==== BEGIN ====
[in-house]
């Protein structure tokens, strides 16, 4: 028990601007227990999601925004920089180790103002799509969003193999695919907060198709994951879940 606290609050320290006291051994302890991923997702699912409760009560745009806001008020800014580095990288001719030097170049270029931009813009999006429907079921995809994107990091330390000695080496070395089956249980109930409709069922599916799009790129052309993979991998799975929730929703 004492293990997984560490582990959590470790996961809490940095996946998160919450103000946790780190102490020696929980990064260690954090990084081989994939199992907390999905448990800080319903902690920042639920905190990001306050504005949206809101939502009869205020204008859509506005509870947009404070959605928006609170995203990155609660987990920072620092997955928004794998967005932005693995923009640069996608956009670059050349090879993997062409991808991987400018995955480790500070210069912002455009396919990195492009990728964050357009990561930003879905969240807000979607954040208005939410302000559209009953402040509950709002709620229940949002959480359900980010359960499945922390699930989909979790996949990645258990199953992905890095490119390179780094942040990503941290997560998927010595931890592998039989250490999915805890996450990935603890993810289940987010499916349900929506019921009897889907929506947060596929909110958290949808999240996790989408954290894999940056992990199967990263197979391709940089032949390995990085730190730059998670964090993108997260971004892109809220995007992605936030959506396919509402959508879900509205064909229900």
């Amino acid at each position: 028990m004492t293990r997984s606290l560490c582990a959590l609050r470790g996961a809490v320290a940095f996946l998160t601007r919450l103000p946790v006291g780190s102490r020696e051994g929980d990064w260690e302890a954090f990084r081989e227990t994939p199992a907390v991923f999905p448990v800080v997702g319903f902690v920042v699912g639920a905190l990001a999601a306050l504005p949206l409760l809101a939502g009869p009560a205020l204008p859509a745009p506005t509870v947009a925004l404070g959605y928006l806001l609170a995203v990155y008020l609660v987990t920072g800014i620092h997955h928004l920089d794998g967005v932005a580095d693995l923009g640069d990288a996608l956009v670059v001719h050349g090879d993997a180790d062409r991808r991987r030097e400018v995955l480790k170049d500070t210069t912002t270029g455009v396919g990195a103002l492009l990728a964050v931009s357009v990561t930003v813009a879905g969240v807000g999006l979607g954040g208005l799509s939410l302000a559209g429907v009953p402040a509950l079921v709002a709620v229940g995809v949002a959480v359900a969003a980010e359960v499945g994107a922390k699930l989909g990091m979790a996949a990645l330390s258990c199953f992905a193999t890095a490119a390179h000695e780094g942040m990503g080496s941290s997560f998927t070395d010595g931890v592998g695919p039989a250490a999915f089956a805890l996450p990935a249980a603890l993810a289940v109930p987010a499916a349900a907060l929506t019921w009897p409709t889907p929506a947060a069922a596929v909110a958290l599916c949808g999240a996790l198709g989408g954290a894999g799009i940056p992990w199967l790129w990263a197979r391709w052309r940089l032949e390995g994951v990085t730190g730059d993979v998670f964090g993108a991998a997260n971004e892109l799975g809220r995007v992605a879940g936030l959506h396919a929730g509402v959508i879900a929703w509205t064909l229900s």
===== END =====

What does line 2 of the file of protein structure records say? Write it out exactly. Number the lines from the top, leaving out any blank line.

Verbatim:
């Protein structure tokens, strides 16, 4: 028990601007227990999601925004920089180790103002799509969003193999695919907060198709994951879940 606290609050320290006291051994302890991923997702699912409760009560745009806001008020800014580095990288001719030097170049270029931009813009999006429907079921995809994107990091330390000695080496070395089956249980109930409709069922599916799009790129052309993979991998799975929730929703 004492293990997984560490582990959590470790996961809490940095996946998160919450103000946790780190102490020696929980990064260690954090990084081989994939199992907390999905448990800080319903902690920042639920905190990001306050504005949206809101939502009869205020204008859509506005509870947009404070959605928006609170995203990155609660987990920072620092997955928004794998967005932005693995923009640069996608956009670059050349090879993997062409991808991987400018995955480790500070210069912002455009396919990195492009990728964050357009990561930003879905969240807000979607954040208005939410302000559209009953402040509950709002709620229940949002959480359900980010359960499945922390699930989909979790996949990645258990199953992905890095490119390179780094942040990503941290997560998927010595931890592998039989250490999915805890996450990935603890993810289940987010499916349900929506019921009897889907929506947060596929909110958290949808999240996790989408954290894999940056992990199967990263197979391709940089032949390995990085730190730059998670964090993108997260971004892109809220995007992605936030959506396919509402959508879900509205064909229900």